I am an executive coach supporting and encouraging people who work in companies or organizations.
I will continue putting some key points about coaching at work while reading the book titled "Brilliant Coaching" by Julia Starr.
Chapter 3. Mindset of a coaching manager
(1) "a highly directive manager" tends to have;
- Good managers stay in control / do the 'right' things
- Problem solving, decision making
- Giving clear instruction
- Questioning for clarification
This mindset is not bad or wrong; there are times when this directive model creates positive leadership. However, this model exposes pitfalls including;
- The leader/manager puts themselves under pressure to know everything and 'be right' all the time.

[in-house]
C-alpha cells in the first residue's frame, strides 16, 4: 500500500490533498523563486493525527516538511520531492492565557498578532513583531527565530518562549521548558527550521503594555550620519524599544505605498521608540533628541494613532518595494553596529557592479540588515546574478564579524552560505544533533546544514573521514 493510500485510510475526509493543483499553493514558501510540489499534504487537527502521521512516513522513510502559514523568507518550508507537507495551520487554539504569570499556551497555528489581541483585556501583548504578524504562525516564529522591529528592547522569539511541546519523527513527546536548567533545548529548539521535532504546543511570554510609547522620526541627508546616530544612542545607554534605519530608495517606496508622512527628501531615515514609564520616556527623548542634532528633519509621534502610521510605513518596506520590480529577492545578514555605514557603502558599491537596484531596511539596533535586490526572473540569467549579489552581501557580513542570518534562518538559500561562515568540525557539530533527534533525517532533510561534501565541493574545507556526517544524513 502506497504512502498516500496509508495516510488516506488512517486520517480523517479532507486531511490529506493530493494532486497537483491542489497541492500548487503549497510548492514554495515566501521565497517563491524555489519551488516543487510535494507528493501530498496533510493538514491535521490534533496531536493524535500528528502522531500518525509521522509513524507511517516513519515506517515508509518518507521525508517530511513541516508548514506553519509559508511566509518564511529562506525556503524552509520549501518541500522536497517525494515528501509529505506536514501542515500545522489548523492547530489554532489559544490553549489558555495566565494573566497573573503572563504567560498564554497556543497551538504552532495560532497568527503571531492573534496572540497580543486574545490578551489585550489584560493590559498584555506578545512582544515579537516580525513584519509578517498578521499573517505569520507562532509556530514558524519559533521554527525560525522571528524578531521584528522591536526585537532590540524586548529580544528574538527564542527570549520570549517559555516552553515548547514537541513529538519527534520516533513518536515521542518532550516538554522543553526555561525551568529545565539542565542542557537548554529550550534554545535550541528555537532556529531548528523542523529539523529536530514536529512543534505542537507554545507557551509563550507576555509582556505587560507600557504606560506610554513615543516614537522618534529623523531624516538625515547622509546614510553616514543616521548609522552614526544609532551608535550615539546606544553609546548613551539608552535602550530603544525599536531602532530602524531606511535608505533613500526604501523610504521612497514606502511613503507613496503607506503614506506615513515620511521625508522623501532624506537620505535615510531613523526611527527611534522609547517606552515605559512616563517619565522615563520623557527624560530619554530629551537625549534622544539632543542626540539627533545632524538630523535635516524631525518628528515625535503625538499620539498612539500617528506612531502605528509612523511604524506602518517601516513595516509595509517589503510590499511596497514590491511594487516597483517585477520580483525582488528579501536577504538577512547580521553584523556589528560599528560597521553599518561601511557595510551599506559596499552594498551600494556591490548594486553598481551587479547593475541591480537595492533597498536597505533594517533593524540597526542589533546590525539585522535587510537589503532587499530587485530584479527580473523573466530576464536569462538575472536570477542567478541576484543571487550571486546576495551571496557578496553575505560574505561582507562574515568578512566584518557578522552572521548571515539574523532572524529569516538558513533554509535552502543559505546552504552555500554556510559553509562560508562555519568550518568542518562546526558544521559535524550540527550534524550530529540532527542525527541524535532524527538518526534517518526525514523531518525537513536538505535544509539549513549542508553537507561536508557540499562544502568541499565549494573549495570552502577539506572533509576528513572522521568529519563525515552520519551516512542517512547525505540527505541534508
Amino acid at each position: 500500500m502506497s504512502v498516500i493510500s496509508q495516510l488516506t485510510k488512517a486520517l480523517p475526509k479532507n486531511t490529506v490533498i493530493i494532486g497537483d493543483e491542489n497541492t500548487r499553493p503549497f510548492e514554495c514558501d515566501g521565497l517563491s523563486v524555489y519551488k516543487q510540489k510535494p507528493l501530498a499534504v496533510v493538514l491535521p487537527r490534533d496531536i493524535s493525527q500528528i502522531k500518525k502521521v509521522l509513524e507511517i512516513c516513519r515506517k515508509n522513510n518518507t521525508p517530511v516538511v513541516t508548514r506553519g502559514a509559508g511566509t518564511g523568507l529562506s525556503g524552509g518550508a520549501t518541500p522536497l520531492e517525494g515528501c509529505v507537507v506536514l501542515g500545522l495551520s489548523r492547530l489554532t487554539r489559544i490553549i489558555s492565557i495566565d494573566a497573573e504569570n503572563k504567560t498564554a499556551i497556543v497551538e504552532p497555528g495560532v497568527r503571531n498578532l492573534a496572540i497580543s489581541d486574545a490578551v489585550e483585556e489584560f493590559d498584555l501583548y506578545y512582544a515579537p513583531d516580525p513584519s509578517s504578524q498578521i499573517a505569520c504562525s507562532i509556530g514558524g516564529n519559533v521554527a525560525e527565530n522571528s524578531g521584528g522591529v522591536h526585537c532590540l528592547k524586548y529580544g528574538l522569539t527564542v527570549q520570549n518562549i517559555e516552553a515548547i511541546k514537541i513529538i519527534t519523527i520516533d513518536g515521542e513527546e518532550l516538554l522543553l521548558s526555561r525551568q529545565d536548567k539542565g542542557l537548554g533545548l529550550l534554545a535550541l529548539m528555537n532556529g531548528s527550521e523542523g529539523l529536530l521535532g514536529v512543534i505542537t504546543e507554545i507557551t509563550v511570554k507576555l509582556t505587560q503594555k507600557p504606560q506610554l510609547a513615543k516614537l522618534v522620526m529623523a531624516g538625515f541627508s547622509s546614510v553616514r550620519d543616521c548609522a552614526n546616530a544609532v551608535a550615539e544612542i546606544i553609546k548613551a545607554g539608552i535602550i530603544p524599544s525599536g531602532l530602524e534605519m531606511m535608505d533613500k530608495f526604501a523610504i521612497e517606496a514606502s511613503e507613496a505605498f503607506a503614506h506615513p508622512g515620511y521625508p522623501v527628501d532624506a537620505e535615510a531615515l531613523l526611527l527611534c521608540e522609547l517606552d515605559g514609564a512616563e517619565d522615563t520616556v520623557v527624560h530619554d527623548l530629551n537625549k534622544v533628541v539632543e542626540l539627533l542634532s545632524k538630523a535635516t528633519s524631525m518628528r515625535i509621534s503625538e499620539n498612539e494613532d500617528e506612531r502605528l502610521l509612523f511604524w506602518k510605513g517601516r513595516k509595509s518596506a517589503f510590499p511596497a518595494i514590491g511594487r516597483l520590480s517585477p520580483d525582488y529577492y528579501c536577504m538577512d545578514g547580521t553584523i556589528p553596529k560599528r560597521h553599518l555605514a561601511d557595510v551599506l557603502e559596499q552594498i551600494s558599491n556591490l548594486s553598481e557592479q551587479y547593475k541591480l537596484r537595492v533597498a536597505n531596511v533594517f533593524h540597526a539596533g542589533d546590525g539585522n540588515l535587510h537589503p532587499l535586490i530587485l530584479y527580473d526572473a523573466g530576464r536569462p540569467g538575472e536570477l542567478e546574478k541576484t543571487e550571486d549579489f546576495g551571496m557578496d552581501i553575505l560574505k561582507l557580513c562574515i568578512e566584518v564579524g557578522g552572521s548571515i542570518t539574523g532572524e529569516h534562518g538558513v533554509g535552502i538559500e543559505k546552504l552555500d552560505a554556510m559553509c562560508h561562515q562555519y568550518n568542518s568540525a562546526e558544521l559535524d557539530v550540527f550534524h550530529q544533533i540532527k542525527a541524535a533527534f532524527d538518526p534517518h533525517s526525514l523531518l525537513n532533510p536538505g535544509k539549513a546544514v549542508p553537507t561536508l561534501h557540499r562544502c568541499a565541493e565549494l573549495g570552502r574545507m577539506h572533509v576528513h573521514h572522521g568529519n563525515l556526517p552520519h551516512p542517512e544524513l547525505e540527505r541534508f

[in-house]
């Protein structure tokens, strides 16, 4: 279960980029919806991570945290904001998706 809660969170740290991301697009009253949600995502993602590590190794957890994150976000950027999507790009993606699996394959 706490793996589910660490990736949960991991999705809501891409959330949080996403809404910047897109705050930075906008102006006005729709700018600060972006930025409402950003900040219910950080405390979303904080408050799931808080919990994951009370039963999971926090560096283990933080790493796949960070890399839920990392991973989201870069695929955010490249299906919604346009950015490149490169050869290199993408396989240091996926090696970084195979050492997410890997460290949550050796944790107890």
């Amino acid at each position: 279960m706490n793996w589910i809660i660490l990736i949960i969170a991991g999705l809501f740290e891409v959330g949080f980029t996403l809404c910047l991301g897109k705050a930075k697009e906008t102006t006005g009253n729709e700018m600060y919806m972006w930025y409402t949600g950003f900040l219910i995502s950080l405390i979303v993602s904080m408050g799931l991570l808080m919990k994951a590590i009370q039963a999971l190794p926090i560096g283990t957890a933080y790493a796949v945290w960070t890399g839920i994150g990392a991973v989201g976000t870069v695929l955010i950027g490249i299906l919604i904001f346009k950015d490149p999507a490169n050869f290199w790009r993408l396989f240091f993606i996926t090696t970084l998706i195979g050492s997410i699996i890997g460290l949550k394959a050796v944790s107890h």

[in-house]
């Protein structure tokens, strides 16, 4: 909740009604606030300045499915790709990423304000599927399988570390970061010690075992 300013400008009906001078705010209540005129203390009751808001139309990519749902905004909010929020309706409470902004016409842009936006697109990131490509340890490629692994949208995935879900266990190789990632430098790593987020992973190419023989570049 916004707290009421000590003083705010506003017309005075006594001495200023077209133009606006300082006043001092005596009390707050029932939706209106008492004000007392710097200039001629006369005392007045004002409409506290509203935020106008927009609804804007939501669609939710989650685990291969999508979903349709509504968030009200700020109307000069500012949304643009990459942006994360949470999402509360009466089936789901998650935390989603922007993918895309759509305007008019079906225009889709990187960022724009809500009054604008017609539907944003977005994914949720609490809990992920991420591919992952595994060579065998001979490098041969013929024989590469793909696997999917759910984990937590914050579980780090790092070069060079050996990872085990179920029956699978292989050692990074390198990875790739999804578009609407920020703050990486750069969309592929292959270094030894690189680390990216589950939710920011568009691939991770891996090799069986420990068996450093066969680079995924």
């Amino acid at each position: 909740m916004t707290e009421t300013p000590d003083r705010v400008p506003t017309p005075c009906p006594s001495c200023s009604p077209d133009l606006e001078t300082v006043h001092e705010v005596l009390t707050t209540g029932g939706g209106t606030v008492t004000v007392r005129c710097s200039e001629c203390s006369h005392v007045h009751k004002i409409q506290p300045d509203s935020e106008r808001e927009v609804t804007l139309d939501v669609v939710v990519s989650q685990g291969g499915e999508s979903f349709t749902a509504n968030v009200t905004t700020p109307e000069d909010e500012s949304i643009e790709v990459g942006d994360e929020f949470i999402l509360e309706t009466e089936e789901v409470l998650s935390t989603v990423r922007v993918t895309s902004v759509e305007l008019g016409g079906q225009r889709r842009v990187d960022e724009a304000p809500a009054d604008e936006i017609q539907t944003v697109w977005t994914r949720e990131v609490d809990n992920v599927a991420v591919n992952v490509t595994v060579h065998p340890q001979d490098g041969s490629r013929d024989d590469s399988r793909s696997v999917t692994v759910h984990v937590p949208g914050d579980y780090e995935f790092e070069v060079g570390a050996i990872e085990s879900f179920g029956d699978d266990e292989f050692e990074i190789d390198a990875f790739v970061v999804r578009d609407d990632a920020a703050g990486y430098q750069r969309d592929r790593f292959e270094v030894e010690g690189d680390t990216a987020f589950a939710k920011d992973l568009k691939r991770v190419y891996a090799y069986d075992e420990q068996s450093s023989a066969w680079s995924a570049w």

- The team assumes that the leader/manager wants to be involved and 'give answers'.
- In the tendency to rely on the leader/manager, the team appear lazy, demotivated or lacking in confidence.
(2) "a coaching manager" tends to have;
- My subordinates can create great solutions.
- My contribution includes growing and developing people.
- Focused listening, open questions, constructive feedback
- Encouraging others to think and act responsibly
(3) developing your own style
It is not meant to say that either model of the two above is right or wrong, but to highlight the impact of a manager's worldview.
When you have the skills to manage in both a directive and non-directive way, you can adapt to situations and people to produce consistently good results.
Develop real flexibility and you have true choice.
That' all for today. See you tomorrow!